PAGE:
Wartime Saigon was very much a time and place in which normal social distinctions blurred or collapsed, thus allowing these women to escape the traditional expectations of their gender: marry, give birth to sons, be quiet, obey men and elders, work hard. The culture contact and disorder inherent in any war enabled them to shrug off what Diep calls “the stupid, know nothing” girls they were in the villages and adopt new, exhilarating personas. “I was like a movie star in Saigon,” bragged Diep. Like her, the other women tell me that life during the war was “sweet,” “exciting,” and “wild.” In particular, the women tell many stories about their American boyfriends.There were no expectations of them, just romance and novelty and the coming together of two strangers, each of whom had little knowledge of the other’s culture.
The Americans they met as customers and later took as lovers were well-liked marks. “They treated me like a sister, sometime like a friend,” remembers Kim Oanh, adding “Vietnamese men look at women like slaves.” Lieu treasured her friendships with American soldiers, who taught her to swear in English, take pictures, and drink beer: “I was just one of the boys, and I like it.” Tran sympathized with the soldiers:
“The American GIs were very young, boys still. They far away, they scared, they just want to have good time. I feel sorry for them in my heart. I be very nice to them, and they nice to me too.”
Gullible American teenagers fell easily and hard for the bargirls they perhaps identified with, particularly the ones who learned how to dress again in their country girl personas. Trinh:
“I worked in three different bars, and each place if I see a new face, I pretend to be real scared, you know, like an innocent girl. When I bring them beers, I make my hand shake, I sometimes pretend I cry. American GIs love that, they fight with each other to take care of me.”
Tuyet’s pathetic naïf was so convincing she had American GIs serving drinks for her while she was gallantly persuaded to sit down and “take a load off.” For Huong, the innocent act worked a bit too well: “Every American GI want to be Romeo. We have to find new place to live because every night some American Romeo climb the wall and sing to us from the balcony.”
Like many of the women, Thu Loan worked in a bar where her job was to get the soldiers to buy her drinks. She made half the cost of these outrageously overpriced cocktails, all the while downing the non-alcoholic drinks made specifically for her and the other bargirls. Of course, the soldiers were served the real thing, and in their inebriation, continued to ply their hostesses with fruit juice and seltzer water. Thu Loan:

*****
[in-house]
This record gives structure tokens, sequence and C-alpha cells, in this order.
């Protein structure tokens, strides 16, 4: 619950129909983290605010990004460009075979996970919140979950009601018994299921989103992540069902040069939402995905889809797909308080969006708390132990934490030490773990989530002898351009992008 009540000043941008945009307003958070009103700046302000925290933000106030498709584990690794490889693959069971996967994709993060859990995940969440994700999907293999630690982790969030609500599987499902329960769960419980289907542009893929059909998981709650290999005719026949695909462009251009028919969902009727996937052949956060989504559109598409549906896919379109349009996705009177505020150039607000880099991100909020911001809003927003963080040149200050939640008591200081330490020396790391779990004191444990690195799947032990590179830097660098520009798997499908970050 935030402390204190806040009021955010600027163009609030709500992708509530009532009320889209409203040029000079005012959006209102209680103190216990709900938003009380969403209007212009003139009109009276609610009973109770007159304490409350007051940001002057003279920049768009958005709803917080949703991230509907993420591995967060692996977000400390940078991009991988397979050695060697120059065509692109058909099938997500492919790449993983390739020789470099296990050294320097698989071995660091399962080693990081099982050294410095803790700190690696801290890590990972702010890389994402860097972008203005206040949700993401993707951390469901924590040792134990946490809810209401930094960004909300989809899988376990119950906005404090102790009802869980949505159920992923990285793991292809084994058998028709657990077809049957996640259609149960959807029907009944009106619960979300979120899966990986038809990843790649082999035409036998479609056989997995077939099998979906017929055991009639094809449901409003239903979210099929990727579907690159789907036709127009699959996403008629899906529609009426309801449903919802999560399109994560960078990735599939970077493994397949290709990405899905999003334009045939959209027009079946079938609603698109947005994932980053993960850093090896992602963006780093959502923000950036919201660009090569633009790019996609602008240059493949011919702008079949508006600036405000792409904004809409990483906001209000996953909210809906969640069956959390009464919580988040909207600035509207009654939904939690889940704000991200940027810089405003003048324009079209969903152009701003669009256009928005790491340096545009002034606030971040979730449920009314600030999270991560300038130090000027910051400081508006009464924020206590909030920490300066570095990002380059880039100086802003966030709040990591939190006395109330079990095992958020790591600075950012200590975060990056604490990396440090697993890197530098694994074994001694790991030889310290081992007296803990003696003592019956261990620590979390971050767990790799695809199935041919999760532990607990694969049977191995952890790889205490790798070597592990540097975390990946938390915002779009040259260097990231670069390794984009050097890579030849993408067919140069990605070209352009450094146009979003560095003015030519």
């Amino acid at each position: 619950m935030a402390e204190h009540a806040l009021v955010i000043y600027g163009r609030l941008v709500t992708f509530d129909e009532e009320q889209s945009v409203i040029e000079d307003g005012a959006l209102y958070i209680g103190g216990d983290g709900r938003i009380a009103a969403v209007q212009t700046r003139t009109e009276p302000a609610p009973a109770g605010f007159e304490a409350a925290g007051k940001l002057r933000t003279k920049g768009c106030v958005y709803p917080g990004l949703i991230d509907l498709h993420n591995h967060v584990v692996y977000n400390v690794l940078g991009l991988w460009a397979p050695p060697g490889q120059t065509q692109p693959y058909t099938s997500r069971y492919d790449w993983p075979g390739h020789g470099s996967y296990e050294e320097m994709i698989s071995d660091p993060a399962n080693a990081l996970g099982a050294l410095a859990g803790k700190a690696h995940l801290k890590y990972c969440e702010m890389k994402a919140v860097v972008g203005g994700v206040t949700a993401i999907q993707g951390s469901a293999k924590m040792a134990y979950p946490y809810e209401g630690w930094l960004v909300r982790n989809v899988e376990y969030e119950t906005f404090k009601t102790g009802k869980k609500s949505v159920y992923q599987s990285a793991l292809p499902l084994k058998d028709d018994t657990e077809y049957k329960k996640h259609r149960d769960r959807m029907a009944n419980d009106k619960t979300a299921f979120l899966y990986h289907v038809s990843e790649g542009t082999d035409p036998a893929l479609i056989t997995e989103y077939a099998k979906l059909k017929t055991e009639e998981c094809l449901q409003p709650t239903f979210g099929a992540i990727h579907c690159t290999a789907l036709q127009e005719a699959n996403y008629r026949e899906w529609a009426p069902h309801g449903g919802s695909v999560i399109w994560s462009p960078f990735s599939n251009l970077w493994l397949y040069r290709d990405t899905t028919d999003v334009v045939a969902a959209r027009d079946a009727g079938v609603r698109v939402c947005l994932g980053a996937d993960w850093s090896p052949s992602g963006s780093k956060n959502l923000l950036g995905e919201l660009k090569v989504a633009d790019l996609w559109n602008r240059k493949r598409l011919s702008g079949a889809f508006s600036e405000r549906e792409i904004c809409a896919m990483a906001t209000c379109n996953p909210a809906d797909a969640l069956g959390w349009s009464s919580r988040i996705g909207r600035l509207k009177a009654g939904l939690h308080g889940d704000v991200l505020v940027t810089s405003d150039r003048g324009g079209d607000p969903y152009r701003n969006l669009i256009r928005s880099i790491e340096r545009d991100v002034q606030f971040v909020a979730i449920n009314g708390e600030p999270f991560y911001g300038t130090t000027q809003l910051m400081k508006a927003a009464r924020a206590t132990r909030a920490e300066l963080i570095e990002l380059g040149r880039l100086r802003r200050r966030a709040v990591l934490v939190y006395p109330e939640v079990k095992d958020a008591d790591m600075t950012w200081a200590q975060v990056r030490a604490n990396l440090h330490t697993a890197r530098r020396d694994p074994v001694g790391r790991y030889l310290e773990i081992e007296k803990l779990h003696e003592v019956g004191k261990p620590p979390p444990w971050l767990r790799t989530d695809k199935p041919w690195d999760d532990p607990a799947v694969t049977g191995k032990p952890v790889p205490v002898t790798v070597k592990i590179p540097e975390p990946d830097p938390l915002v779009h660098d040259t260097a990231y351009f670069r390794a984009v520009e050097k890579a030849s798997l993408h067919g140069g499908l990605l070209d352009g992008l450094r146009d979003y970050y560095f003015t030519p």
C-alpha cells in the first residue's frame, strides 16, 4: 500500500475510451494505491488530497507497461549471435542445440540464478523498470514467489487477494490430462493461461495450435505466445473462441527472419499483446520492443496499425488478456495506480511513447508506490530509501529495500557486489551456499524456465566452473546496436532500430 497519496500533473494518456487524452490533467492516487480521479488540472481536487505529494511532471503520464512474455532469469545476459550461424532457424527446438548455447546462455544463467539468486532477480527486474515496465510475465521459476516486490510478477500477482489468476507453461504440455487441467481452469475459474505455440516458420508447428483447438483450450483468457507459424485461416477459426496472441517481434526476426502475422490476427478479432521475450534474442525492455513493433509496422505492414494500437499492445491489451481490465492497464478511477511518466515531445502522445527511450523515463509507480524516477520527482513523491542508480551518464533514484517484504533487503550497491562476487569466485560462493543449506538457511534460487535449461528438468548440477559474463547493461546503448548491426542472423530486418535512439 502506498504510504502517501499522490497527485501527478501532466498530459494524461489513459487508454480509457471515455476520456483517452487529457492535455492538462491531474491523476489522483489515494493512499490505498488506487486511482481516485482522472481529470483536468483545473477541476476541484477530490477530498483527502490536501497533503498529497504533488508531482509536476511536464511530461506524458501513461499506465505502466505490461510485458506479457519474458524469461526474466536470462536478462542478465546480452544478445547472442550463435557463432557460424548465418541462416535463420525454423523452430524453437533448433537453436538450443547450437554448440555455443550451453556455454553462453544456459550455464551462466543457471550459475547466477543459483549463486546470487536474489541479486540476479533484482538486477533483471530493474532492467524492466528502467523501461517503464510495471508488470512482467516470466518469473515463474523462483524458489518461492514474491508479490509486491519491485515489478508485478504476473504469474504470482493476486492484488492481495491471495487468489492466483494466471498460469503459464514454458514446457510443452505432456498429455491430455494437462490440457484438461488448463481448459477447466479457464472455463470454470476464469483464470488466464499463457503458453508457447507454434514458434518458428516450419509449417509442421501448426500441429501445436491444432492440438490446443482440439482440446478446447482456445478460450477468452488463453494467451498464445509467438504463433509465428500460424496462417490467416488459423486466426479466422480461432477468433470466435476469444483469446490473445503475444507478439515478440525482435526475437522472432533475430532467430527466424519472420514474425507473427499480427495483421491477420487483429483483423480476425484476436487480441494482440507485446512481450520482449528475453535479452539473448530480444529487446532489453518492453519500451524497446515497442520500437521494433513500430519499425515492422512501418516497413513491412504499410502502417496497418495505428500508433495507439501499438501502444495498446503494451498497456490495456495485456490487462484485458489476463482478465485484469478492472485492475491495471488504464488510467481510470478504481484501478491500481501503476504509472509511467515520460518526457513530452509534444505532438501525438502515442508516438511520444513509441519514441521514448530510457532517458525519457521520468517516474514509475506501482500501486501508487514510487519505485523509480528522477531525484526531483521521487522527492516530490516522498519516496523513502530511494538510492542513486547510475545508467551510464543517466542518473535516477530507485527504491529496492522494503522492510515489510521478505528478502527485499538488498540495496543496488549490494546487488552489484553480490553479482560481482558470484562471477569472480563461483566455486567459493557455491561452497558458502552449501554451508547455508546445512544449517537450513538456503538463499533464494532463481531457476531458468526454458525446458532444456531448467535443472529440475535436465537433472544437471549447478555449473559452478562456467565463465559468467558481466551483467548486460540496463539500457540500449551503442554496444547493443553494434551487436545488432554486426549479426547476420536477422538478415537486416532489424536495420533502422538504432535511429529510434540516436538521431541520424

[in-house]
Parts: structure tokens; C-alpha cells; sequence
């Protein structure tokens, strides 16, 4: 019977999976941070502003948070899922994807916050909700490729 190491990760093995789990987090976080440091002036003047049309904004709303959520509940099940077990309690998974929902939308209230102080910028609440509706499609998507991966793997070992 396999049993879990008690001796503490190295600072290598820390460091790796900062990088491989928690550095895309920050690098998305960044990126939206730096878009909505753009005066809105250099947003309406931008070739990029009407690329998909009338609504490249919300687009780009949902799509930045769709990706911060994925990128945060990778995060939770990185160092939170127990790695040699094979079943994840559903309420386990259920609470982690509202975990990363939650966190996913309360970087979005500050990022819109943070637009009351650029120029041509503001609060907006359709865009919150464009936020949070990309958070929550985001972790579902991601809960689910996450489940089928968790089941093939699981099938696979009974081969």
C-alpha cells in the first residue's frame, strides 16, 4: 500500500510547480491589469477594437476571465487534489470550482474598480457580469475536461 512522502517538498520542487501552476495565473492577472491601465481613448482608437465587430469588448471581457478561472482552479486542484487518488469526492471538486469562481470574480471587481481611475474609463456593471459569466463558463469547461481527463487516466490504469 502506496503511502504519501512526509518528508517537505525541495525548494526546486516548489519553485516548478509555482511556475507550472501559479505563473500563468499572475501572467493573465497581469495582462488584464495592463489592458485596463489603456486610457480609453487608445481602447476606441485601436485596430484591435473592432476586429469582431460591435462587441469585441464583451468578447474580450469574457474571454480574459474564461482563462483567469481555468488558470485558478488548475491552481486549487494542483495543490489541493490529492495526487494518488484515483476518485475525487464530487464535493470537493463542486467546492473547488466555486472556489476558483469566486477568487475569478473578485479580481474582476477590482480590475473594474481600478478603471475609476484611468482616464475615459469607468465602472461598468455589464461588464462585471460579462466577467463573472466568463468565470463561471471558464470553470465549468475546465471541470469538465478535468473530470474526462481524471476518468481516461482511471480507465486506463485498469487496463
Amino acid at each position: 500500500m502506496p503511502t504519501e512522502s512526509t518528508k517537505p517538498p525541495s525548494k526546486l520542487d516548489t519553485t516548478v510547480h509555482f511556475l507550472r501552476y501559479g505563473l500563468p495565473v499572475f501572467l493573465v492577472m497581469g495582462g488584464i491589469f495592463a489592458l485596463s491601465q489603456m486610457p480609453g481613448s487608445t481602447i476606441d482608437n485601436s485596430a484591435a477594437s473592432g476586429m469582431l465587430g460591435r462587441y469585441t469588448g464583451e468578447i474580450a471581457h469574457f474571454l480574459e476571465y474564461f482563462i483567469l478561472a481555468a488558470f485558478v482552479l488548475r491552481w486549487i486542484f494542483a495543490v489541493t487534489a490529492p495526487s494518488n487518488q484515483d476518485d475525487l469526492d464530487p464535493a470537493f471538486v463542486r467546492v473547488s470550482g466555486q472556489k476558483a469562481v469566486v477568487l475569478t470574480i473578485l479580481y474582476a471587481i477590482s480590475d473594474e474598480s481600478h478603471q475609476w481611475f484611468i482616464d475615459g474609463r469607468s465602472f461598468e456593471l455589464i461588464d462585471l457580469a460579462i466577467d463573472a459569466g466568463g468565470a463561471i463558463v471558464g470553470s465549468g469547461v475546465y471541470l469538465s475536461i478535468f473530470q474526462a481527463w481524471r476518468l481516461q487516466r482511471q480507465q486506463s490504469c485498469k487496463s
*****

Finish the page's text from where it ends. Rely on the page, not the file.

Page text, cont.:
“One boy came back every day for two weeks because he thought I was so special – girl who never get sick from drinking. Last night he came in I drank three real cocktails so he would be happy, and he gave me a big tip. I liked him for that.”
Despite their affection for American men, the only people these women trusted were other bargirls. Only bargirls could understand and help with the lifestyle that went with the job – rising late, learning English, dressing well, shopping at the American px with their sweethearts. These women, of the same relative age and occupation – and temperament – became each other’s families. Cooperation, not competition, was the norm, perhaps because “there were enough men to go around,” as Thanh observed.
These women protected one another from their detractors and predators. Bargirls were frequently victims of petty crime, for they were known to leave their workplaces with pocketbooks full of American dollars, on their way to apartments filled with gifts from their American suitors. Thom dredged up this hilarious memory:
“You have to watch out for Vietnamese boys. So many around all the time. They ride on motorbikes and steal your purse, grab your jewelry. So, when we go to work, we walk with long sticks. When boys ride by, we put the sticks in the wheel. Boys fly off, we ride to work. We take their motorbikes!”
When children were born of the liaisons with their American sweethearts, fellow bargirls played a crucial role. Much more so than their American boyfriends – most of whom did not know of or involve themselves in the lives of their children – these friends acted as surrogate mothers. When my informants went to work, their children were safe and happy being tended by the designated “mom.” Bargirls relied on each other for the familial assistance they had lost in the move away from their villages. Tuyet: